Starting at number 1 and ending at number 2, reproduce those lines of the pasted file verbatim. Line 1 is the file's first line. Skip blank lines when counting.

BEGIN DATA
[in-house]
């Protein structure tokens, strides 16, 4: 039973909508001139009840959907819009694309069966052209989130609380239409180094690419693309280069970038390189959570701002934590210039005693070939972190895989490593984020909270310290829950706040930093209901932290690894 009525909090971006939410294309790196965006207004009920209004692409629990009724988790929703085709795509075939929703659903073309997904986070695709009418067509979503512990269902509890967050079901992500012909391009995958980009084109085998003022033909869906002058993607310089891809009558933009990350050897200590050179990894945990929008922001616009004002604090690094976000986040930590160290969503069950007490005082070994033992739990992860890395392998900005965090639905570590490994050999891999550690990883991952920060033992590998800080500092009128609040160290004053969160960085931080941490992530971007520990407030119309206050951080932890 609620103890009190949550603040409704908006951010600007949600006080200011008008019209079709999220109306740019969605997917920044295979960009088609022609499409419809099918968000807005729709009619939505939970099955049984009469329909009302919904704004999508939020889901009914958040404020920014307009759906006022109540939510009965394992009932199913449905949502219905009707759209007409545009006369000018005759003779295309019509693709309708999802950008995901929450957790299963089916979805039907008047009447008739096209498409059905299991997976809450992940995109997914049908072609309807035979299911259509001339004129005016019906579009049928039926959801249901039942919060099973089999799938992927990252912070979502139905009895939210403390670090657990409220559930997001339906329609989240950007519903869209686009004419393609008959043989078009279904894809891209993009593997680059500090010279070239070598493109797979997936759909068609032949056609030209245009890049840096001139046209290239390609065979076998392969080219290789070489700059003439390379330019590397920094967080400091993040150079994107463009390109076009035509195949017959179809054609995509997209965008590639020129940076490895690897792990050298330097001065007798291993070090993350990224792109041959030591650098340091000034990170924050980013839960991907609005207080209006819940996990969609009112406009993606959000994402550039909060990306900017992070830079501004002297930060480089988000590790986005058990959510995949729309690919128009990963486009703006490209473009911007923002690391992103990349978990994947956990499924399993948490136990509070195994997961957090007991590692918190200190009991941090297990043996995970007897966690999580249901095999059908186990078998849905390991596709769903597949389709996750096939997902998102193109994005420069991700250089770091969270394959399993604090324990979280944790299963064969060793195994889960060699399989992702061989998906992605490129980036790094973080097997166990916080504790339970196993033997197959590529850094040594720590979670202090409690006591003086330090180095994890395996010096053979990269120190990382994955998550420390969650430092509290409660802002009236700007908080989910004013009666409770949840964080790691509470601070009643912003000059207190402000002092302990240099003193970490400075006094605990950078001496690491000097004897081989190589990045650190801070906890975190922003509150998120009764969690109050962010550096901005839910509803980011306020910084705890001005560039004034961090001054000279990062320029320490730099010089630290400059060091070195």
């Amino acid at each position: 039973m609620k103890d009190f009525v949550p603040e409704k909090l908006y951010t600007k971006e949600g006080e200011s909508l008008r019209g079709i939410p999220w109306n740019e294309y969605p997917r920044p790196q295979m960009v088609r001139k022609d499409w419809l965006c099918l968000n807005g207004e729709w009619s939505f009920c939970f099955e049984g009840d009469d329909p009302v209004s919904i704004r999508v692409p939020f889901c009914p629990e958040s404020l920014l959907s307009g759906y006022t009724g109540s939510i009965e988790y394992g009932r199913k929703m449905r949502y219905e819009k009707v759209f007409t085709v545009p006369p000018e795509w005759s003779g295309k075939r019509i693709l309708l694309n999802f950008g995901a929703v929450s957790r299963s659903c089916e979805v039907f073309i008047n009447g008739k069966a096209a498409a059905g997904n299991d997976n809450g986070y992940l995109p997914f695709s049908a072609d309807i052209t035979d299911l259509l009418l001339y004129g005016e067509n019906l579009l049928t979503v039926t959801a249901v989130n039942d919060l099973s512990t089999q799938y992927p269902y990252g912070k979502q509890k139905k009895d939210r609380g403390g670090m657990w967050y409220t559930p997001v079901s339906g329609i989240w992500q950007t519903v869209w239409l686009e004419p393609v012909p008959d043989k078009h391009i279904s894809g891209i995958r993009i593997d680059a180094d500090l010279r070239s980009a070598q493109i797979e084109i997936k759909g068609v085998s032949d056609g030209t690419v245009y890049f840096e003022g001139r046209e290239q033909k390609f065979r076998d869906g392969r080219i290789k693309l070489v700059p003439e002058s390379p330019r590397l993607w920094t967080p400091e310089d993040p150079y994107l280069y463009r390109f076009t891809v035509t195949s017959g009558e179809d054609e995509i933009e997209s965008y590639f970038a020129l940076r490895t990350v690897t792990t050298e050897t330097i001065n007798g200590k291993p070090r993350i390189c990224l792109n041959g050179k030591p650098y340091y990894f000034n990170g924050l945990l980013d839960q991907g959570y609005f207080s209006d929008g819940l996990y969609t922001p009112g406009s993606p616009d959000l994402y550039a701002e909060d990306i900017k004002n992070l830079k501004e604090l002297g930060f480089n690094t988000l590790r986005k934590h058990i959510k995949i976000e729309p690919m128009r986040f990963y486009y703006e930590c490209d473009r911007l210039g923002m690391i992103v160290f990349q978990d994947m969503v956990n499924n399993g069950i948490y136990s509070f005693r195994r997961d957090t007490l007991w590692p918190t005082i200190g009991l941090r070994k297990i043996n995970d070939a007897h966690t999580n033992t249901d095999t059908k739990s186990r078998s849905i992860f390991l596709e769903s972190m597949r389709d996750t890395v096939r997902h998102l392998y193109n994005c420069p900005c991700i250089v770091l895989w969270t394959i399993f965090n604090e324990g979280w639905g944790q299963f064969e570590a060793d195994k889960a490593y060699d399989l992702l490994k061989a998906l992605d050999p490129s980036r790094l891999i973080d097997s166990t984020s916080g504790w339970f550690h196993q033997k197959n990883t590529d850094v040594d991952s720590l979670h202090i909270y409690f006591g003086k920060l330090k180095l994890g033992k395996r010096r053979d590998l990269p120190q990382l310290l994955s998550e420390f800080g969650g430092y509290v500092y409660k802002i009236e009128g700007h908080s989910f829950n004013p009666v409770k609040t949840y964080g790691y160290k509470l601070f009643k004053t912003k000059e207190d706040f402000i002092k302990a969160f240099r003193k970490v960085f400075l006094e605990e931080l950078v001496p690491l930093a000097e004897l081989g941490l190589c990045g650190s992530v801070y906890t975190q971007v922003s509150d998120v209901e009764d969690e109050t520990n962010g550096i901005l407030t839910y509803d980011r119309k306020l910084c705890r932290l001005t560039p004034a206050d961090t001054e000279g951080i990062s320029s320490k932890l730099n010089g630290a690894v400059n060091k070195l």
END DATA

[in-house]
């Protein structure tokens, strides 16, 4: 039973909508001139009840959907819009694309069966052209989130609380239409180094690419693309280069970038390189959570701002934590210039005693070939972190895989490593984020909270310290829950706040930093209901932290690894 009525909090971006939410294309790196965006207004009920209004692409629990009724988790929703085709795509075939929703659903073309997904986070695709009418067509979503512990269902509890967050079901992500012909391009995958980009084109085998003022033909869906002058993607310089891809009558933009990350050897200590050179990894945990929008922001616009004002604090690094976000986040930590160290969503069950007490005082070994033992739990992860890395392998900005965090639905570590490994050999891999550690990883991952920060033992590998800080500092009128609040160290004053969160960085931080941490992530971007520990407030119309206050951080932890 609620103890009190949550603040409704908006951010600007949600006080200011008008019209079709999220109306740019969605997917920044295979960009088609022609499409419809099918968000807005729709009619939505939970099955049984009469329909009302919904704004999508939020889901009914958040404020920014307009759906006022109540939510009965394992009932199913449905949502219905009707759209007409545009006369000018005759003779295309019509693709309708999802950008995901929450957790299963089916979805039907008047009447008739096209498409059905299991997976809450992940995109997914049908072609309807035979299911259509001339004129005016019906579009049928039926959801249901039942919060099973089999799938992927990252912070979502139905009895939210403390670090657990409220559930997001339906329609989240950007519903869209686009004419393609008959043989078009279904894809891209993009593997680059500090010279070239070598493109797979997936759909068609032949056609030209245009890049840096001139046209290239390609065979076998392969080219290789070489700059003439390379330019590397920094967080400091993040150079994107463009390109076009035509195949017959179809054609995509997209965008590639020129940076490895690897792990050298330097001065007798291993070090993350990224792109041959030591650098340091000034990170924050980013839960991907609005207080209006819940996990969609009112406009993606959000994402550039909060990306900017992070830079501004002297930060480089988000590790986005058990959510995949729309690919128009990963486009703006490209473009911007923002690391992103990349978990994947956990499924399993948490136990509070195994997961957090007991590692918190200190009991941090297990043996995970007897966690999580249901095999059908186990078998849905390991596709769903597949389709996750096939997902998102193109994005420069991700250089770091969270394959399993604090324990979280944790299963064969060793195994889960060699399989992702061989998906992605490129980036790094973080097997166990916080504790339970196993033997197959590529850094040594720590979670202090409690006591003086330090180095994890395996010096053979990269120190990382994955998550420390969650430092509290409660802002009236700007908080989910004013009666409770949840964080790691509470601070009643912003000059207190402000002092302990240099003193970490400075006094605990950078001496690491000097004897081989190589990045650190801070906890975190922003509150998120009764969690109050962010550096901005839910509803980011306020910084705890001005560039004034961090001054000279990062320029320490730099010089630290400059060091070195």